The following information may help to address your question:
Local therapy includes gentle cleansing and the application of bland ointment or silver sulfadiazine ointment to keep the area moist. Antibiotics may be utilized if overt signs of infection are noted. In many cases, other treatment is not necessary because the erosions and the ulcerations almost always heal on their own. Recently, a variety of specialized dressing materials have been developed and used.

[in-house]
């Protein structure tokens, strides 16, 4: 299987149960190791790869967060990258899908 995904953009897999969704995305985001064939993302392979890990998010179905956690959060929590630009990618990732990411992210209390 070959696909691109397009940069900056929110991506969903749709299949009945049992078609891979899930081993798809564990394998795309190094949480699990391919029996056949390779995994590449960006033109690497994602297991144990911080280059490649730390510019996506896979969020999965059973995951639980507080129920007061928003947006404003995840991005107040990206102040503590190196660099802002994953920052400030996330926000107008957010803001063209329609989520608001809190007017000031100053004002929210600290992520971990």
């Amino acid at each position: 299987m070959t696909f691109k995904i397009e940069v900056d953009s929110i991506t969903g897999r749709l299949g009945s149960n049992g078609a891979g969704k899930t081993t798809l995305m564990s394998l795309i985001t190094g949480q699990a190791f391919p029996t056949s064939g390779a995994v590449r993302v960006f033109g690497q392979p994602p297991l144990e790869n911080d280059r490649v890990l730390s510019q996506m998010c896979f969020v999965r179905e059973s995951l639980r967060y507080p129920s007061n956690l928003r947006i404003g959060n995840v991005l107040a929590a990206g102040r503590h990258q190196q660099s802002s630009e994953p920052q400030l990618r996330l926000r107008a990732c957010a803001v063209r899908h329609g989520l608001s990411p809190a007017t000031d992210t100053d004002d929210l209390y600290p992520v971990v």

Surgical repair is not usually indicated if the defect is small. Recovery is generally uneventful, with gradual epithelialization and formation of a hairless, atrophic scar over several weeks. Small underlying bony defects usually close spontaneously during the first year of life. Surgical repair of large or multiple scalp defects may require excision with primary closure, if feasible, or the use of tissue expanders and rotation of a flap to fill the defect. On occasion, skin and bone grafts may also be required.